01/12 2020 // International
Technology and Chutzpah: BME delegation visited Israel
In mid-December, a small group of procurement thinkers and technology enthusiasts travelled to Israel on the initiative of BME. Start-ups, venture capital units and accelerators were visited. The response was more than positive.
There are 8,300 start-ups in Israel. In relation to its population no other country in the world has such a high density of young companies as this small country between the Mediterranean and the Dead Sea. The USB stick, the traffic flow display on Google Maps, instant messaging – and the cherry tomato, too! –
all these were invented in Israel. The country regularly occupies top positions in global innovation rankings.*
Silicon Wadi instead of Silicon Valley
But there are not only young tech companies. Accelerators, business angels and incubators (about 350 in all) in the country bring start-ups together with suitable investors (more than 100 venture capital units) from all over the world. According to the IVC Research Center, 2018 was a record year for financing high-tech start-ups in Israel: almost $6.5 billion was invested, an increase of 17 percent over 2017 and more than double the amount in 2013. "The impressive speed and willingness of all players to make a difference is omnipresent," says Matthias Berg, Head of Research and Development at BME.
It is therefore hardly surprising that many a global player has long since put out feelers towrds Tel Aviv or Jerusalem. German companies are also already occasionally doing technology scouting with their own branch in "Silicon Wadi", as the start-up hub Israel is called in reference to the American Silicon Valley. According to the German-Israeli Chamber of Commerce and Industry, which arranged the trip for the BME delegation, 18 of the Dax 30 companies are already on site. German small and medium-sized companies are still hesitant. Berg makes an appeal to German companies: "Can Germany afford to lag behind the USA and China, both in terms of investors and early adopters?”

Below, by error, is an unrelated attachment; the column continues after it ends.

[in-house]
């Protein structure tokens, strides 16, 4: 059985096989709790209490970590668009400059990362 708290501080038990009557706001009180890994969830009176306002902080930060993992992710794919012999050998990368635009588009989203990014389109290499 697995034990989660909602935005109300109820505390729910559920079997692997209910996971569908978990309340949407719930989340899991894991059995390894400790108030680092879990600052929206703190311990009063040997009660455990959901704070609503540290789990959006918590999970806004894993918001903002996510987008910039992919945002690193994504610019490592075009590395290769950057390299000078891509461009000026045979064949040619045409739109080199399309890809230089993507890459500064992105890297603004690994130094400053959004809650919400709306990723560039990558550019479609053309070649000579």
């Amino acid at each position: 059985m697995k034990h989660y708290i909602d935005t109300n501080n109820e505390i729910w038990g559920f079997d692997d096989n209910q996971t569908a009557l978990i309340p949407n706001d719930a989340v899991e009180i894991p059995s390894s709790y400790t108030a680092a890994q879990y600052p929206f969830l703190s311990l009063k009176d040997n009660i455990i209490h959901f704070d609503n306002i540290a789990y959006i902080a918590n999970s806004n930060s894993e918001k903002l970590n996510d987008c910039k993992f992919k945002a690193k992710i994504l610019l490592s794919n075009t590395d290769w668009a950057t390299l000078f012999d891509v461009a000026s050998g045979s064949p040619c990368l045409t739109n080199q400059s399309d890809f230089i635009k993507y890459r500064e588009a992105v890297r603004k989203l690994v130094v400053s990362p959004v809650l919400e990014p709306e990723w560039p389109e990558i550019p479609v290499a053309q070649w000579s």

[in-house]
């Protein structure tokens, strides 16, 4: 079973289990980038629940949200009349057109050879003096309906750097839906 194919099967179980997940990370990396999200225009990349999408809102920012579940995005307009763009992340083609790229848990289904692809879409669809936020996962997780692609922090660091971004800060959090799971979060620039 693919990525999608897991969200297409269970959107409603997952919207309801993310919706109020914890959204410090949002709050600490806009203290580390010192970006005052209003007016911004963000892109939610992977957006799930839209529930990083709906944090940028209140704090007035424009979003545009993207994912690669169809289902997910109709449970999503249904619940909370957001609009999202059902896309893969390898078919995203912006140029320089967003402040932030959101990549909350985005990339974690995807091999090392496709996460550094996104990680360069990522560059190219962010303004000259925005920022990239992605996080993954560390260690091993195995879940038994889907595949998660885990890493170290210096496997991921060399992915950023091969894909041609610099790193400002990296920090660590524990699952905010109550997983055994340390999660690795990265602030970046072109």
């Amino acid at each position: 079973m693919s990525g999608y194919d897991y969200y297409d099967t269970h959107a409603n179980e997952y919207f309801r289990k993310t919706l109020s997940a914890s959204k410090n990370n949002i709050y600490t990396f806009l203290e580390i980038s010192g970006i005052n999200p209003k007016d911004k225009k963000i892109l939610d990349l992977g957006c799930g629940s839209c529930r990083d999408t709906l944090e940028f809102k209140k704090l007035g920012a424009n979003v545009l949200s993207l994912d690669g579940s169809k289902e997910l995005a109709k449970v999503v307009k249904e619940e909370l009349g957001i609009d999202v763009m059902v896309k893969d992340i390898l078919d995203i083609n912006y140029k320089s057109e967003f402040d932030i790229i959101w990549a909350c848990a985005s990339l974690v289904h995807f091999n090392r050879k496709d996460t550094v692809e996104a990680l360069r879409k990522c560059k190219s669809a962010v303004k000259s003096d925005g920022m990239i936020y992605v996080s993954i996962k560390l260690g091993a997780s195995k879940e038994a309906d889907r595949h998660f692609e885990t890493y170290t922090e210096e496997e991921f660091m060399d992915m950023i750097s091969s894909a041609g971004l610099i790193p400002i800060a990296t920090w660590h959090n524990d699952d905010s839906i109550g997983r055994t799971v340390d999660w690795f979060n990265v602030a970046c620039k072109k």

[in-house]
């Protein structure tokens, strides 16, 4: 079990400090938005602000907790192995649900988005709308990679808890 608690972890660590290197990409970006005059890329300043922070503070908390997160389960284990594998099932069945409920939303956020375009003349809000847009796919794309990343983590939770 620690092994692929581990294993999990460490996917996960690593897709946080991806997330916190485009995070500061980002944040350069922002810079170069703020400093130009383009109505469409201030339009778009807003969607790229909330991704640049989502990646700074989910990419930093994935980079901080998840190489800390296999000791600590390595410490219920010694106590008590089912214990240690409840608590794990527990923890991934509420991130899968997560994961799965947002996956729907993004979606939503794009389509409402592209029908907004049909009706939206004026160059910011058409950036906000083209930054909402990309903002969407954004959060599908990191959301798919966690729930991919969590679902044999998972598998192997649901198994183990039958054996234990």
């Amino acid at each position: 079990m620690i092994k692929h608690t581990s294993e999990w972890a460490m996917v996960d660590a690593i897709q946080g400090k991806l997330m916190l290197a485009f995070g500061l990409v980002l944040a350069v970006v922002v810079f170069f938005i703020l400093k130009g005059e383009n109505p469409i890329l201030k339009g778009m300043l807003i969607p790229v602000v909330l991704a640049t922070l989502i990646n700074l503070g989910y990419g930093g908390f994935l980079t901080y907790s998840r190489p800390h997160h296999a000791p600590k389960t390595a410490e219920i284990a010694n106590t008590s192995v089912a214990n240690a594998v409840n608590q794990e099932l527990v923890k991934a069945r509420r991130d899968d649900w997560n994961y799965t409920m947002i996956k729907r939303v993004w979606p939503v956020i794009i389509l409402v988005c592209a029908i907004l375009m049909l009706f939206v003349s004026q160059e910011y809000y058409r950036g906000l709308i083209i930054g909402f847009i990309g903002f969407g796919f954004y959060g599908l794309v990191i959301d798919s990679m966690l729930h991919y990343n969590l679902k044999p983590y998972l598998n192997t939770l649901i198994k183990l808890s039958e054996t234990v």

Close interlocking of science, industry, politics and the military
The advantages of the country are based on a unique ecosystem: the close intertwining of universities, industry, the military, government and private investors creates the framework for a wide range of technological innovations.
Many of the technologies that are increasingly in demand today in purchasing and supply management, such as blockchain, 3-D printing or artificial intelligence, which can be used in the fields of security (cybersecurity), medical technology, the automotive industry or logistics, were once and are still being developed for military security and defence purposes and then transferred to civil use. It is not uncommon for the founders of a start-up company to know each other from their time together in the Israeli army, many of whom served in the elite unit 8200 (pronounced eight-two hundred).
Added to this is the chutzpah so typical of the Israelis, a mixture of fearlessness, audacity, insolence and daring. It ensures that things are always critically scrutinized, but at the same time pushed forward quickly and without complication. "We prefer to ask for forgiveness afterwards than to ask for permission before," said a young entrepreneur in conversation with the BME delegation.
No fear of failure, diversity in the team and exchange and networking at "any price" are characteristics that distinguish all tech companies. "There is no protectionism because of 'one' good idea", was the impression of Matthias Berg.
B2B Matchmaking to the point
BME's purchasing group met at a total of 15 start-ups, venture capital units and accelerators in the country (see overview below), with on-site visits, pitches and business lunches alternating pleasantly –perfectly organized and accompanied by the staff of the German-Israeli Chamber of Commerce and Industry (AHK) under the leadership of Managing Director Grisha Alroi-Arloser. At the end of the intensive but highly interesting three-day programme, the response of the participants was unanimous: we will be back.
Mirjam Zeller, Managing Director of BME Marketing GmbH, concluded: "These were impressive days, which will continue to resonate with our BME member companies. The B2B matchmaking for those responsible for purchasing was to the point, we got to know forward-looking companies, were confronted with new ideas and were able to discuss the innovative strength of German companies, tailor-made for BME. Quite apart from that, we met super-hearted people on site, and they gave us a new picture of Israel. A heartfelt thank you for that!”
Mirjam Zeller, Matthias Berg and Tobias Anslinger accompanied the trip to Israel on behalf of BME.
* Tobias Anslinger, BME, reported on the trip to Israel
Who was visited?
Industry 4.0/Machine Learning
Logistics/Track and Trace
Innovation Center, Incubators, Accelerators, Venture Capital